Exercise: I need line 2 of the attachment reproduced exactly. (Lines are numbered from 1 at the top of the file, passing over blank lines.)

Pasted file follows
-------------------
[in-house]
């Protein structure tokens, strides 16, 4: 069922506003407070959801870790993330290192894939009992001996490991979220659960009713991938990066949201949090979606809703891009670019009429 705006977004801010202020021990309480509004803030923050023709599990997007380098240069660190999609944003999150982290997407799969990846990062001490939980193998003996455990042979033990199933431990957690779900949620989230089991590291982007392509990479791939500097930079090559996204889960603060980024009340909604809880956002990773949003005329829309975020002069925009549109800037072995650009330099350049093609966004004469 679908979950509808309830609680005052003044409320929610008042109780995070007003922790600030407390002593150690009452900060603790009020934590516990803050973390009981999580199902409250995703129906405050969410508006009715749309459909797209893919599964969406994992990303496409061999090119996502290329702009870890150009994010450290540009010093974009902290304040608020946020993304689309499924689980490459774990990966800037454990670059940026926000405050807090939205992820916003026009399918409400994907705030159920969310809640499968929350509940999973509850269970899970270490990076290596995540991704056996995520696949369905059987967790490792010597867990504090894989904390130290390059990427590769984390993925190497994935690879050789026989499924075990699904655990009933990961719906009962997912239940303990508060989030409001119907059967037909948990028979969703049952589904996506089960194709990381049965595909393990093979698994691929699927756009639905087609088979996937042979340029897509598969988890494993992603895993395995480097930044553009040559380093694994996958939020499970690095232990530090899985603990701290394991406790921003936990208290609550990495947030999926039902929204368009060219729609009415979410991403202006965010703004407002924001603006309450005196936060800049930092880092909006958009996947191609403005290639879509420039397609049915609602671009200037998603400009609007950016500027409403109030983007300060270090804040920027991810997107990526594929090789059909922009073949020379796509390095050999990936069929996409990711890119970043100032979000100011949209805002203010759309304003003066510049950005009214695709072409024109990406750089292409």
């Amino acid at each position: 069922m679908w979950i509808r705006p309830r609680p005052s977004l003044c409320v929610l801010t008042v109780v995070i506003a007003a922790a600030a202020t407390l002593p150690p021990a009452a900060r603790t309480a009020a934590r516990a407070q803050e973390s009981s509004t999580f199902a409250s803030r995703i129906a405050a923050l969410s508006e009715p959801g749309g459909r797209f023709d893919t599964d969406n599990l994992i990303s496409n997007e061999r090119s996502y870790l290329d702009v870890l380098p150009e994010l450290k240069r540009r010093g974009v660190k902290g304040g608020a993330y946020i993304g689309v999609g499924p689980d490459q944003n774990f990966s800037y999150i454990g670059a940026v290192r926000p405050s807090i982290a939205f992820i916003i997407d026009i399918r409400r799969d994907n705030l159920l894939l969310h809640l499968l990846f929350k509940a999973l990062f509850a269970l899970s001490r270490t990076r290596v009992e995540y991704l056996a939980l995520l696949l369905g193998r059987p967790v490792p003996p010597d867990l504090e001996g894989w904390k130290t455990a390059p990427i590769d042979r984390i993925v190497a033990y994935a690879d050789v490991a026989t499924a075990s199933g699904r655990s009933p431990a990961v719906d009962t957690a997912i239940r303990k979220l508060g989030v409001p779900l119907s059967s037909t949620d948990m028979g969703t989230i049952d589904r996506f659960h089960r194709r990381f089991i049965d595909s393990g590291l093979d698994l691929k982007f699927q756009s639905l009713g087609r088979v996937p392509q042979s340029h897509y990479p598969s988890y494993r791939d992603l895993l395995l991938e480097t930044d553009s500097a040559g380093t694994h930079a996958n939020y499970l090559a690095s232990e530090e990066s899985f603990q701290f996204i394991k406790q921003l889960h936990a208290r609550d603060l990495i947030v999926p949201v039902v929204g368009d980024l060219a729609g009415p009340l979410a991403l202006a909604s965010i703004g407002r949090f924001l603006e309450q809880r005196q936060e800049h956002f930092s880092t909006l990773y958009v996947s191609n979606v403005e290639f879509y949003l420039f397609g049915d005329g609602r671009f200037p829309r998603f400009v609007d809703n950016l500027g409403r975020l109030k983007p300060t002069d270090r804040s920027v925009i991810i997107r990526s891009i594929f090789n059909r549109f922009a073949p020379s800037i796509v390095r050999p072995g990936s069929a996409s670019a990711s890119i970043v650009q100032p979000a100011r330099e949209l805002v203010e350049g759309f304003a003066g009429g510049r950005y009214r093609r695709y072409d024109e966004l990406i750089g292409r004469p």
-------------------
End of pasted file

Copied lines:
């Protein structure tokens, strides 16, 4: 069922506003407070959801870790993330290192894939009992001996490991979220659960009713991938990066949201949090979606809703891009670019009429 705006977004801010202020021990309480509004803030923050023709599990997007380098240069660190999609944003999150982290997407799969990846990062001490939980193998003996455990042979033990199933431990957690779900949620989230089991590291982007392509990479791939500097930079090559996204889960603060980024009340909604809880956002990773949003005329829309975020002069925009549109800037072995650009330099350049093609966004004469 679908979950509808309830609680005052003044409320929610008042109780995070007003922790600030407390002593150690009452900060603790009020934590516990803050973390009981999580199902409250995703129906405050969410508006009715749309459909797209893919599964969406994992990303496409061999090119996502290329702009870890150009994010450290540009010093974009902290304040608020946020993304689309499924689980490459774990990966800037454990670059940026926000405050807090939205992820916003026009399918409400994907705030159920969310809640499968929350509940999973509850269970899970270490990076290596995540991704056996995520696949369905059987967790490792010597867990504090894989904390130290390059990427590769984390993925190497994935690879050789026989499924075990699904655990009933990961719906009962997912239940303990508060989030409001119907059967037909948990028979969703049952589904996506089960194709990381049965595909393990093979698994691929699927756009639905087609088979996937042979340029897509598969988890494993992603895993395995480097930044553009040559380093694994996958939020499970690095232990530090899985603990701290394991406790921003936990208290609550990495947030999926039902929204368009060219729609009415979410991403202006965010703004407002924001603006309450005196936060800049930092880092909006958009996947191609403005290639879509420039397609049915609602671009200037998603400009609007950016500027409403109030983007300060270090804040920027991810997107990526594929090789059909922009073949020379796509390095050999990936069929996409990711890119970043100032979000100011949209805002203010759309304003003066510049950005009214695709072409024109990406750089292409």